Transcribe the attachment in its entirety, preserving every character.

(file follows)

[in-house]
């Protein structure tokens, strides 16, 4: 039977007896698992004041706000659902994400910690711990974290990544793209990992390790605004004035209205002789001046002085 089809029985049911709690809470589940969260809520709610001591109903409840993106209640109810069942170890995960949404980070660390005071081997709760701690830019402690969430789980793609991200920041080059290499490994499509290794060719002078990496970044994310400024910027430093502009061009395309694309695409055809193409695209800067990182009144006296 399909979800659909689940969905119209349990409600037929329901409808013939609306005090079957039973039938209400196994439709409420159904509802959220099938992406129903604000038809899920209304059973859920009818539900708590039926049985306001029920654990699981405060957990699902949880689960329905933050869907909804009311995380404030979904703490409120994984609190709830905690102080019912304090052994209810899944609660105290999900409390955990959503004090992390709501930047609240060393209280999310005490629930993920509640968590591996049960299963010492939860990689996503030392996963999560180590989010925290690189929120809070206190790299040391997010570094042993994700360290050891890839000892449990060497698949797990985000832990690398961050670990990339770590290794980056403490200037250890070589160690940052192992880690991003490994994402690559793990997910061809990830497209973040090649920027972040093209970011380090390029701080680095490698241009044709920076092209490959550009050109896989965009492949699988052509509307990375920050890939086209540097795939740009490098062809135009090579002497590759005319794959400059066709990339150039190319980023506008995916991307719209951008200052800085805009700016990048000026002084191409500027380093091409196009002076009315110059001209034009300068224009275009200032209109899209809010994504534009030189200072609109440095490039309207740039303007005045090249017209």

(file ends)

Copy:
[in-house]
């Protein structure tokens, strides 16, 4: 039977007896698992004041706000659902994400910690711990974290990544793209990992390790605004004035209205002789001046002085 089809029985049911709690809470589940969260809520709610001591109903409840993106209640109810069942170890995960949404980070660390005071081997709760701690830019402690969430789980793609991200920041080059290499490994499509290794060719002078990496970044994310400024910027430093502009061009395309694309695409055809193409695209800067990182009144006296 399909979800659909689940969905119209349990409600037929329901409808013939609306005090079957039973039938209400196994439709409420159904509802959220099938992406129903604000038809899920209304059973859920009818539900708590039926049985306001029920654990699981405060957990699902949880689960329905933050869907909804009311995380404030979904703490409120994984609190709830905690102080019912304090052994209810899944609660105290999900409390955990959503004090992390709501930047609240060393209280999310005490629930993920509640968590591996049960299963010492939860990689996503030392996963999560180590989010925290690189929120809070206190790299040391997010570094042993994700360290050891890839000892449990060497698949797990985000832990690398961050670990990339770590290794980056403490200037250890070589160690940052192992880690991003490994994402690559793990997910061809990830497209973040090649920027972040093209970011380090390029701080680095490698241009044709920076092209490959550009050109896989965009492949699988052509509307990375920050890939086209540097795939740009490098062809135009090579002497590759005319794959400059066709990339150039190319980023506008995916991307719209951008200052800085805009700016990048000026002084191409500027380093091409196009002076009315110059001209034009300068224009275009200032209109899209809010994504534009030189200072609109440095490039309207740039303007005045090249017209």